If there's one position you don't want to be in as a TV showrunner, it's getting publicly blasted as "dangerous" by the Auschwitz Memorial.
But that's the situation facing Amazon's Hunters, which revolves around hunting Nazis in the 1970s to prevent the rise of a Fourth Reich, a few days after it made its streaming debut. Auschwitz Memorial on Sunday took issue with one particular scene in the series, which depicts a game of human chess being played with concentration camp prisoners.
Auschwitz Memorial noted this scene to be historically inaccurate and argued it "welcomes future deniers," also calling it "disrespectful and dangerous." The memorial argued the show could have come up with a "non-existing camp and Nazi atrocities perpetrated there" but that "if you however use a real place, respect its history and suffering of its victims."
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Hunters creator David Weil, whose grandmother was an Auschwitz prisoner, is now responding to the criticism in a statement shared with The Hollywood Reporter, noting the series is "not documentary" and explaining that he wanted to avoid taking from any "real person's specific life or experience."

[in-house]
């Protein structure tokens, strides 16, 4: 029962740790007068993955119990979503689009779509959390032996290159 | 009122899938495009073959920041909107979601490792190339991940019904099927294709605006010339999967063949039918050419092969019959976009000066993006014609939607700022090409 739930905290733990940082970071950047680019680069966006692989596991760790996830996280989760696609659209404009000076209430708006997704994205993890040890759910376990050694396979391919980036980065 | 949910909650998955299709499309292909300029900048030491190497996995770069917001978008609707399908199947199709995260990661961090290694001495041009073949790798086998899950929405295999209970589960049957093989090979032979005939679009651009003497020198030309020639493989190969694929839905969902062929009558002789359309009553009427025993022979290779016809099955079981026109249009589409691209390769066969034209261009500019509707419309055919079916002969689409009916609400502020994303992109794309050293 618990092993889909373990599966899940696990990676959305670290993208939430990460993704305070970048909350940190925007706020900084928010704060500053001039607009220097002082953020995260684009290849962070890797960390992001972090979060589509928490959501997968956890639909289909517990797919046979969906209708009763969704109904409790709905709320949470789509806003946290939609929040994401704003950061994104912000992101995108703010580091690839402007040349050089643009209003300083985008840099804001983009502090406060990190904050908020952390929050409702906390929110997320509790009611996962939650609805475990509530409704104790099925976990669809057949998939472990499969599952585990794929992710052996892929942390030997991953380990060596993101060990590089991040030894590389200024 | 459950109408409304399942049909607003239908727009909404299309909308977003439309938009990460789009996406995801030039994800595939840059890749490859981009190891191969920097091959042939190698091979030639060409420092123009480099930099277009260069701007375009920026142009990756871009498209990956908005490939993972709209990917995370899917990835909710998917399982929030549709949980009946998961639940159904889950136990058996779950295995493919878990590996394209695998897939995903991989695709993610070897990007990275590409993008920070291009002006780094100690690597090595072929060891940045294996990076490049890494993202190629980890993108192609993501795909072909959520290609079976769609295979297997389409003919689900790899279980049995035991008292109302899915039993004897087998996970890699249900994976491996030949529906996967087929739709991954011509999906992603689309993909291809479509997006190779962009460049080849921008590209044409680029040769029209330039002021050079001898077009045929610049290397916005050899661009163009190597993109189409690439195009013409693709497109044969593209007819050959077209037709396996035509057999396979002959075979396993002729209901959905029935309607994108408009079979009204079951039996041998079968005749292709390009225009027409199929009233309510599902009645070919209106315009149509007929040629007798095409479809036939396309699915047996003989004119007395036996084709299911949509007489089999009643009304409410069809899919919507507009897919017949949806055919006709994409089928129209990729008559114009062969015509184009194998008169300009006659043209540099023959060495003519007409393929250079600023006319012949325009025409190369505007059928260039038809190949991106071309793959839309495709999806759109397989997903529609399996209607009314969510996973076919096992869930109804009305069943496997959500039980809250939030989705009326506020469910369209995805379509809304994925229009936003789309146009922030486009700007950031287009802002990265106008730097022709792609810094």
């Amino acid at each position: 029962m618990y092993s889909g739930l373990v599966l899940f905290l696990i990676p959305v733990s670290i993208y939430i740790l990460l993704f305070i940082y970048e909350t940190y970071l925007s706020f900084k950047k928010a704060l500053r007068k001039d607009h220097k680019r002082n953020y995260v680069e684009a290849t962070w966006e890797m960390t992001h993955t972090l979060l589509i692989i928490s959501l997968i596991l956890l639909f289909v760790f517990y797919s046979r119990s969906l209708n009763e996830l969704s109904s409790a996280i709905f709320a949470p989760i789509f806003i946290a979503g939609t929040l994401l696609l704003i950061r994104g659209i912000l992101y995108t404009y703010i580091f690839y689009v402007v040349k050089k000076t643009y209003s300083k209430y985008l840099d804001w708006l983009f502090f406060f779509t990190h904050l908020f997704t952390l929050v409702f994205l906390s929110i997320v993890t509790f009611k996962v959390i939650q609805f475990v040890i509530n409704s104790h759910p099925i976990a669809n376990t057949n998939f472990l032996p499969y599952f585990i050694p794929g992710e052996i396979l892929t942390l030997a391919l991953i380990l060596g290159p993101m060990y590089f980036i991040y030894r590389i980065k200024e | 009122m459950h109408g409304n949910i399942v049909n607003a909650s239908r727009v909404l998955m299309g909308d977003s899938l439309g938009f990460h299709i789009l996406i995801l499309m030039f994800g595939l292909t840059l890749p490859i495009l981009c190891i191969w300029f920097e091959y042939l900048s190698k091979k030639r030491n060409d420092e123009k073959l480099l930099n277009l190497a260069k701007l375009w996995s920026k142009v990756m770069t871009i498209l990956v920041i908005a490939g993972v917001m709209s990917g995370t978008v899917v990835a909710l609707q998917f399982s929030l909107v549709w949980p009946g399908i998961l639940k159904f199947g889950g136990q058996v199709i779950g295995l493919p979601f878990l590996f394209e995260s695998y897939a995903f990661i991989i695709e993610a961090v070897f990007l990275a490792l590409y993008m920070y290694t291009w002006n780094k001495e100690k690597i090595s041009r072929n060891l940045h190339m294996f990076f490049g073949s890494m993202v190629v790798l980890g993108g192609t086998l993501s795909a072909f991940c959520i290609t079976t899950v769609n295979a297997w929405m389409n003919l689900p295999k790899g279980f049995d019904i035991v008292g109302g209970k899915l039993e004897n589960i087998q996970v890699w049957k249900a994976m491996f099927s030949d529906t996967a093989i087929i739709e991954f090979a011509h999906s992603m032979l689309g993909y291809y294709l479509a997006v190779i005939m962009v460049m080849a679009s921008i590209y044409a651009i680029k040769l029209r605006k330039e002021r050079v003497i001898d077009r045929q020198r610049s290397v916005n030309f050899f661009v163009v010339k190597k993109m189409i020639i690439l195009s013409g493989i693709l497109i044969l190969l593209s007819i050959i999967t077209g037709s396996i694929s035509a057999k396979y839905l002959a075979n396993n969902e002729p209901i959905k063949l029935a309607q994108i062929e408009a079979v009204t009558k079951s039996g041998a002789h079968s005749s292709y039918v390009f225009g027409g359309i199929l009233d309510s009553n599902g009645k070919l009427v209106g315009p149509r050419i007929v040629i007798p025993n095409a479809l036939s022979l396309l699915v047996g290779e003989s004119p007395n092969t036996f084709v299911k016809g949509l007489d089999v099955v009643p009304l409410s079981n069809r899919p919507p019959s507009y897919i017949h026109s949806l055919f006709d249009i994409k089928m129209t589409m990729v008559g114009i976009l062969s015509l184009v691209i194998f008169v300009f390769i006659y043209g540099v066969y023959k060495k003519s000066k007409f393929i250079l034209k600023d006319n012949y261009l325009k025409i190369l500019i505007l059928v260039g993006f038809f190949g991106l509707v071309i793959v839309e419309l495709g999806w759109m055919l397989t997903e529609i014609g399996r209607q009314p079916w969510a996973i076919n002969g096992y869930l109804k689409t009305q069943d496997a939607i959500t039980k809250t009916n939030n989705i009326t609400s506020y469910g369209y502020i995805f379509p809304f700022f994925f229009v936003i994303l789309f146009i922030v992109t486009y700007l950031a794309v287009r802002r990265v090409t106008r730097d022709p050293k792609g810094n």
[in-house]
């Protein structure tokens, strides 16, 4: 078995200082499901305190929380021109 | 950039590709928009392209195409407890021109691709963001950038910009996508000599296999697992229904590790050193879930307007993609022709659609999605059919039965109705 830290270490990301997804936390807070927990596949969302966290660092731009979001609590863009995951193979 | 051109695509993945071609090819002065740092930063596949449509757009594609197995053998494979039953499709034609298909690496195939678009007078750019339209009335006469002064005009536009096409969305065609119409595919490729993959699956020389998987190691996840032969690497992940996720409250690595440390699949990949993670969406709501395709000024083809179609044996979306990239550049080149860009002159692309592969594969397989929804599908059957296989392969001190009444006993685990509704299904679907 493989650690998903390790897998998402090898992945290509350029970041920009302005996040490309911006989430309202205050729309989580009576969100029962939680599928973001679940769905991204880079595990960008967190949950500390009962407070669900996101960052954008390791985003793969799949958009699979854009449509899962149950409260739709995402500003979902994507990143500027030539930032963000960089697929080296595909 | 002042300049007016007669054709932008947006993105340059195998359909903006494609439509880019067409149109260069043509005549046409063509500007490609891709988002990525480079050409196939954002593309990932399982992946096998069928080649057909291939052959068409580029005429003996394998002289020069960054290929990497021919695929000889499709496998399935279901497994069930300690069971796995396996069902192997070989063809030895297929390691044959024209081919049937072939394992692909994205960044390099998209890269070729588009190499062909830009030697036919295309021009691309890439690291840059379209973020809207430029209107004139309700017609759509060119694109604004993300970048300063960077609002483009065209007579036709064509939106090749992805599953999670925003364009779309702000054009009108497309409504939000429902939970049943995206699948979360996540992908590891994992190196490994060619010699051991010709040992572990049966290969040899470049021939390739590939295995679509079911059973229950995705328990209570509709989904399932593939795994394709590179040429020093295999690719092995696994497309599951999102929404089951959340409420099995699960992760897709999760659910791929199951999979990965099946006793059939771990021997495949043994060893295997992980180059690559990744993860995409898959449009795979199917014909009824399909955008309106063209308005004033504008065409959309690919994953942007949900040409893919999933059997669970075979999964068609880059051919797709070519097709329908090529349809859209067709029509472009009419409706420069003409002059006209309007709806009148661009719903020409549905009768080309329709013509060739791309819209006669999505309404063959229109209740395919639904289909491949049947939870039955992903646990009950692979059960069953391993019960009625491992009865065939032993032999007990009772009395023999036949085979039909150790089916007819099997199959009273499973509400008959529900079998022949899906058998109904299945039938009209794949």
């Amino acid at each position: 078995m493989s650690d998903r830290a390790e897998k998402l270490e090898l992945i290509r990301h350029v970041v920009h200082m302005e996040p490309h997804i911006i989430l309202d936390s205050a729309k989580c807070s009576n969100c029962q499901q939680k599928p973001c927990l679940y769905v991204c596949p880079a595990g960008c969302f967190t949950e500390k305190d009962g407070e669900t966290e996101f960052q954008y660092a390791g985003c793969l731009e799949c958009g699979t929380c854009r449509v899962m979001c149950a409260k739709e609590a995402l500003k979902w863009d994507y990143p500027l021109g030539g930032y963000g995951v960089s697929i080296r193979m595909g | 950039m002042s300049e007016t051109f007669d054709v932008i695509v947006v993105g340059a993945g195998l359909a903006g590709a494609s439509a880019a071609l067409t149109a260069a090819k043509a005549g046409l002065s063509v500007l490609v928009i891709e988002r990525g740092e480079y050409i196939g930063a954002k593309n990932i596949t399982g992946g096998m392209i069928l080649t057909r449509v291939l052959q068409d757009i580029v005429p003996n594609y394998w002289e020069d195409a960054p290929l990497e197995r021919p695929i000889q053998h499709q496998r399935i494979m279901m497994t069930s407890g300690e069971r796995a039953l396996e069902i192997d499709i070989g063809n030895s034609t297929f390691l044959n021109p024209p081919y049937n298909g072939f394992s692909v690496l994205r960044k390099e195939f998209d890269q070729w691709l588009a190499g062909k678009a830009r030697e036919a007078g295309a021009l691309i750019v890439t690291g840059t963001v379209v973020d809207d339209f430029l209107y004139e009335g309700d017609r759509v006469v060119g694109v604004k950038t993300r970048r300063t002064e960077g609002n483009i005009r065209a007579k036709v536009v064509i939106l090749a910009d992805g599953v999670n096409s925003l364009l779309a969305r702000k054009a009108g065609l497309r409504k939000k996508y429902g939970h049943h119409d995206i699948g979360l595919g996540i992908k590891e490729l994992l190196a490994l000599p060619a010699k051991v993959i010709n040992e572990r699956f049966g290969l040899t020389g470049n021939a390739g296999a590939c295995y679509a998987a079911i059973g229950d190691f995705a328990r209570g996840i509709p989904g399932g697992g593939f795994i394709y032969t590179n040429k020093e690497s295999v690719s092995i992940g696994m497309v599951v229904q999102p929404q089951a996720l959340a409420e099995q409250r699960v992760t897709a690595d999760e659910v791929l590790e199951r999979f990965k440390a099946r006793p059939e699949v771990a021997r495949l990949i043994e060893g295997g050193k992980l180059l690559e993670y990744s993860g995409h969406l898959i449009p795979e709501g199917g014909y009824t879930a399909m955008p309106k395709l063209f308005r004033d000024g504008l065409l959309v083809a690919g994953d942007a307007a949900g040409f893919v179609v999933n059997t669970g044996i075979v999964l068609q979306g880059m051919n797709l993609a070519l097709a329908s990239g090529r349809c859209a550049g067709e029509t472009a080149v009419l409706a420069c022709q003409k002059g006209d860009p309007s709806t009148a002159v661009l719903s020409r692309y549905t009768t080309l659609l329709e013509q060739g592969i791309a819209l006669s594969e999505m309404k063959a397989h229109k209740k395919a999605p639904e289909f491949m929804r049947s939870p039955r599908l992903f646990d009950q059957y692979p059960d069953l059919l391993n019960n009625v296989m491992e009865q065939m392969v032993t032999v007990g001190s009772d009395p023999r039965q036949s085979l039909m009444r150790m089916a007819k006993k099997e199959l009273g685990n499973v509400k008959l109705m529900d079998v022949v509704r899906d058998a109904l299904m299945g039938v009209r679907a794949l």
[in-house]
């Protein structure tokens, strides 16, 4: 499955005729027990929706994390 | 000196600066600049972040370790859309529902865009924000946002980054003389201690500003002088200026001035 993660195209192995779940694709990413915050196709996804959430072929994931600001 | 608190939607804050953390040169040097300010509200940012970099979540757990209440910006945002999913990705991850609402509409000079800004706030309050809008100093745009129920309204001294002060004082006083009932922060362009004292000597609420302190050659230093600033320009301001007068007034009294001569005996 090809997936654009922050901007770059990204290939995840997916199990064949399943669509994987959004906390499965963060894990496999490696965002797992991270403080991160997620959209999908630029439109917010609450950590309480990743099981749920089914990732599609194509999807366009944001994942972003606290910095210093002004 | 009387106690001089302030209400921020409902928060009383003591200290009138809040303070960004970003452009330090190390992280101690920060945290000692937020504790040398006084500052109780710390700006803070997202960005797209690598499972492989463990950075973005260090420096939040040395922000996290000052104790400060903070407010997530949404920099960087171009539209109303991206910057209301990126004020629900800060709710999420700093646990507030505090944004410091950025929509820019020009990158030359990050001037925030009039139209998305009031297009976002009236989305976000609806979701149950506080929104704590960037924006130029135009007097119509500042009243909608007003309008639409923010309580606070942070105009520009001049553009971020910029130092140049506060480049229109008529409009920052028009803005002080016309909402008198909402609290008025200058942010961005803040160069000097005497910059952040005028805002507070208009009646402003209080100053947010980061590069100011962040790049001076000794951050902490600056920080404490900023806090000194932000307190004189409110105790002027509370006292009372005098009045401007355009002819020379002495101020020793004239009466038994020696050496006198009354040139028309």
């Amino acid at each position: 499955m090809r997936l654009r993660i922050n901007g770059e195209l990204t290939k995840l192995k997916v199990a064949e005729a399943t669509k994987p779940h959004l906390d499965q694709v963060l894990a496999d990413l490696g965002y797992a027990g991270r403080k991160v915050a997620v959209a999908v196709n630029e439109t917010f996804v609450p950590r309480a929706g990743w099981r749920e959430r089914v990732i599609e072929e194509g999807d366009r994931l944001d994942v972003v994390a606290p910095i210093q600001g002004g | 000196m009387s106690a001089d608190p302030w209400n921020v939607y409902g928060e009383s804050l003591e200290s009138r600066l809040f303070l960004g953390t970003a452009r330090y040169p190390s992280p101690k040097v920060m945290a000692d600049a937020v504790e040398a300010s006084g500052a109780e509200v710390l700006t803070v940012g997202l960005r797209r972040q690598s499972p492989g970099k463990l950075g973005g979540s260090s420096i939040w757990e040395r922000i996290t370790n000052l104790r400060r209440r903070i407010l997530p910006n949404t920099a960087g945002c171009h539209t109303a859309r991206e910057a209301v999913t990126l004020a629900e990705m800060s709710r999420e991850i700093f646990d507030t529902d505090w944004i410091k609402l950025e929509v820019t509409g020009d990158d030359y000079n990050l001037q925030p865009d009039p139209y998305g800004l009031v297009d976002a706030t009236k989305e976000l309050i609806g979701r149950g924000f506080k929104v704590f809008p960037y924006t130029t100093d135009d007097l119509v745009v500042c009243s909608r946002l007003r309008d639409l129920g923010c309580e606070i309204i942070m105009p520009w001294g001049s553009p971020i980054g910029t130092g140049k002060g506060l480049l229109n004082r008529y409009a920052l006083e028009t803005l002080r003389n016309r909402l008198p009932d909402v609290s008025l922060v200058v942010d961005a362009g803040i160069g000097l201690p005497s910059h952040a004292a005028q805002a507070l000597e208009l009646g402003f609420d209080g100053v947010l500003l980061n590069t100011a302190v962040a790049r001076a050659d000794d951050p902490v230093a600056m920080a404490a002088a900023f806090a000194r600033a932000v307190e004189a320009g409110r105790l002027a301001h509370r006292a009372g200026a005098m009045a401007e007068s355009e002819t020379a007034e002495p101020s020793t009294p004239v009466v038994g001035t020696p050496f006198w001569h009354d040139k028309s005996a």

Weil also said of the chess scene, "why did I feel the need to create a fictional event when there were so many real horrors that existed? After all, it is true that Nazis perpetrated widespread and extreme acts of sadism and torture — and even incidents of cruel 'games' — against their victims. I simply did not want to depict those specific, real acts of trauma."
Hunters hasn't proven to be any less controversial among critics, with the Reporter's Daniel Fienberg calling the depiction of "fictional atrocities" to be a "strange choice," while Vox's Aja Romano writes that the series overall "might be far more effective at titillating and arousing Nazi sympathizers than it is at speaking to the Jewish community."
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